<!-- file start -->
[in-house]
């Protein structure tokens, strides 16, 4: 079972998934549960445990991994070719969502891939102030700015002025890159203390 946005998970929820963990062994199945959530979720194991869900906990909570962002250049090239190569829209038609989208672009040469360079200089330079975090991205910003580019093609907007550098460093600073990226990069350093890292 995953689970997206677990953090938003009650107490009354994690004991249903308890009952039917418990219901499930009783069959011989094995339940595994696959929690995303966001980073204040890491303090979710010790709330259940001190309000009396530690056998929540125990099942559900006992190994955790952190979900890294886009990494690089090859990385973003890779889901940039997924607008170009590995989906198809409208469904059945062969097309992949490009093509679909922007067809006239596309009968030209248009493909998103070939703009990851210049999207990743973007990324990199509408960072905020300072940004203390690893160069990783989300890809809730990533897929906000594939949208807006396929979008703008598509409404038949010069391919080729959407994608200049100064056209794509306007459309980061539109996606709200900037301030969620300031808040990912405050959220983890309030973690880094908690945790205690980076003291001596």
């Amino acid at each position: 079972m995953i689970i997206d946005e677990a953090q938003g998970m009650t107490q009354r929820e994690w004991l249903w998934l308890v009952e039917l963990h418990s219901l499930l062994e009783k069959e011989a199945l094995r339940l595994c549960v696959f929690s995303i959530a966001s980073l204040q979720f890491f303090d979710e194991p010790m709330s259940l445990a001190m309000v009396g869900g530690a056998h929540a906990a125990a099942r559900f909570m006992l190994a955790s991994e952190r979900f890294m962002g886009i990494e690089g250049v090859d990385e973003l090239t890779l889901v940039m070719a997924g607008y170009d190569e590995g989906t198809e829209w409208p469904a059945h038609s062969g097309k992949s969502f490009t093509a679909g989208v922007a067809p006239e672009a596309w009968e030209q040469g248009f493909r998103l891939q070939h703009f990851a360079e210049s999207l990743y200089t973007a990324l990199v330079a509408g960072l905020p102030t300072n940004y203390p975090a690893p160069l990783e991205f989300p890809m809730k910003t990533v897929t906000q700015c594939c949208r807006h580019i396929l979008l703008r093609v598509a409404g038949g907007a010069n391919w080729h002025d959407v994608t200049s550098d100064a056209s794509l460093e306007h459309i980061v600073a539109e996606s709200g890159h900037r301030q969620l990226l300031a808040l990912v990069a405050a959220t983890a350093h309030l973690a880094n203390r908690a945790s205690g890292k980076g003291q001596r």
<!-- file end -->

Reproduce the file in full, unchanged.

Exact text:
[in-house]
């Protein structure tokens, strides 16, 4: 079972998934549960445990991994070719969502891939102030700015002025890159203390 946005998970929820963990062994199945959530979720194991869900906990909570962002250049090239190569829209038609989208672009040469360079200089330079975090991205910003580019093609907007550098460093600073990226990069350093890292 995953689970997206677990953090938003009650107490009354994690004991249903308890009952039917418990219901499930009783069959011989094995339940595994696959929690995303966001980073204040890491303090979710010790709330259940001190309000009396530690056998929540125990099942559900006992190994955790952190979900890294886009990494690089090859990385973003890779889901940039997924607008170009590995989906198809409208469904059945062969097309992949490009093509679909922007067809006239596309009968030209248009493909998103070939703009990851210049999207990743973007990324990199509408960072905020300072940004203390690893160069990783989300890809809730990533897929906000594939949208807006396929979008703008598509409404038949010069391919080729959407994608200049100064056209794509306007459309980061539109996606709200900037301030969620300031808040990912405050959220983890309030973690880094908690945790205690980076003291001596």
């Amino acid at each position: 079972m995953i689970i997206d946005e677990a953090q938003g998970m009650t107490q009354r929820e994690w004991l249903w998934l308890v009952e039917l963990h418990s219901l499930l062994e009783k069959e011989a199945l094995r339940l595994c549960v696959f929690s995303i959530a966001s980073l204040q979720f890491f303090d979710e194991p010790m709330s259940l445990a001190m309000v009396g869900g530690a056998h929540a906990a125990a099942r559900f909570m006992l190994a955790s991994e952190r979900f890294m962002g886009i990494e690089g250049v090859d990385e973003l090239t890779l889901v940039m070719a997924g607008y170009d190569e590995g989906t198809e829209w409208p469904a059945h038609s062969g097309k992949s969502f490009t093509a679909g989208v922007a067809p006239e672009a596309w009968e030209q040469g248009f493909r998103l891939q070939h703009f990851a360079e210049s999207l990743y200089t973007a990324l990199v330079a509408g960072l905020p102030t300072n940004y203390p975090a690893p160069l990783e991205f989300p890809m809730k910003t990533v897929t906000q700015c594939c949208r807006h580019i396929l979008l703008r093609v598509a409404g038949g907007a010069n391919w080729h002025d959407v994608t200049s550098d100064a056209s794509l460093e306007h459309i980061v600073a539109e996606s709200g890159h900037r301030q969620l990226l300031a808040l990912v990069a405050a959220t983890a350093h309030l973690a880094n203390r908690a945790s205690g890292k980076g003291q001596r």